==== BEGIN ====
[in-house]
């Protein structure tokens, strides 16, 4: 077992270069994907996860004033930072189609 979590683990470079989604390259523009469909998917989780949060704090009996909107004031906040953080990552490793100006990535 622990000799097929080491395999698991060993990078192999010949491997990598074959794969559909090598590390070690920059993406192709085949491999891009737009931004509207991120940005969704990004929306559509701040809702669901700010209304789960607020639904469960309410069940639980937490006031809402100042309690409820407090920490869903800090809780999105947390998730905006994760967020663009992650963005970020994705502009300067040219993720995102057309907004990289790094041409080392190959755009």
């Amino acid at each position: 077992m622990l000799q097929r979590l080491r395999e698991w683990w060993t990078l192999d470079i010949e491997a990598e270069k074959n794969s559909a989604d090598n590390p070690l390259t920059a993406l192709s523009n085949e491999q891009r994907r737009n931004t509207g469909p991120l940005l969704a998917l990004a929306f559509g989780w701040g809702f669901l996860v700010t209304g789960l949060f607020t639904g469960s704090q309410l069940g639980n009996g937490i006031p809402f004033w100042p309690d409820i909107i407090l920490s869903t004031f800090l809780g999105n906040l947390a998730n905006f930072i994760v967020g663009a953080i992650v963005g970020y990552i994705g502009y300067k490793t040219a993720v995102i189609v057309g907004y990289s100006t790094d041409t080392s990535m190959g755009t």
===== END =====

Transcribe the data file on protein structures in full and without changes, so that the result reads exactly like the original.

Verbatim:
[in-house]
């Protein structure tokens, strides 16, 4: 077992270069994907996860004033930072189609 979590683990470079989604390259523009469909998917989780949060704090009996909107004031906040953080990552490793100006990535 622990000799097929080491395999698991060993990078192999010949491997990598074959794969559909090598590390070690920059993406192709085949491999891009737009931004509207991120940005969704990004929306559509701040809702669901700010209304789960607020639904469960309410069940639980937490006031809402100042309690409820407090920490869903800090809780999105947390998730905006994760967020663009992650963005970020994705502009300067040219993720995102057309907004990289790094041409080392190959755009």
């Amino acid at each position: 077992m622990l000799q097929r979590l080491r395999e698991w683990w060993t990078l192999d470079i010949e491997a990598e270069k074959n794969s559909a989604d090598n590390p070690l390259t920059a993406l192709s523009n085949e491999q891009r994907r737009n931004t509207g469909p991120l940005l969704a998917l990004a929306f559509g989780w701040g809702f669901l996860v700010t209304g789960l949060f607020t639904g469960s704090q309410l069940g639980n009996g937490i006031p809402f004033w100042p309690d409820i909107i407090l920490s869903t004031f800090l809780g999105n906040l947390a998730n905006f930072i994760v967020g663009a953080i992650v963005g970020y990552i994705g502009y300067k490793t040219a993720v995102i189609v057309g907004y990289s100006t790094d041409t080392s990535m190959g755009t």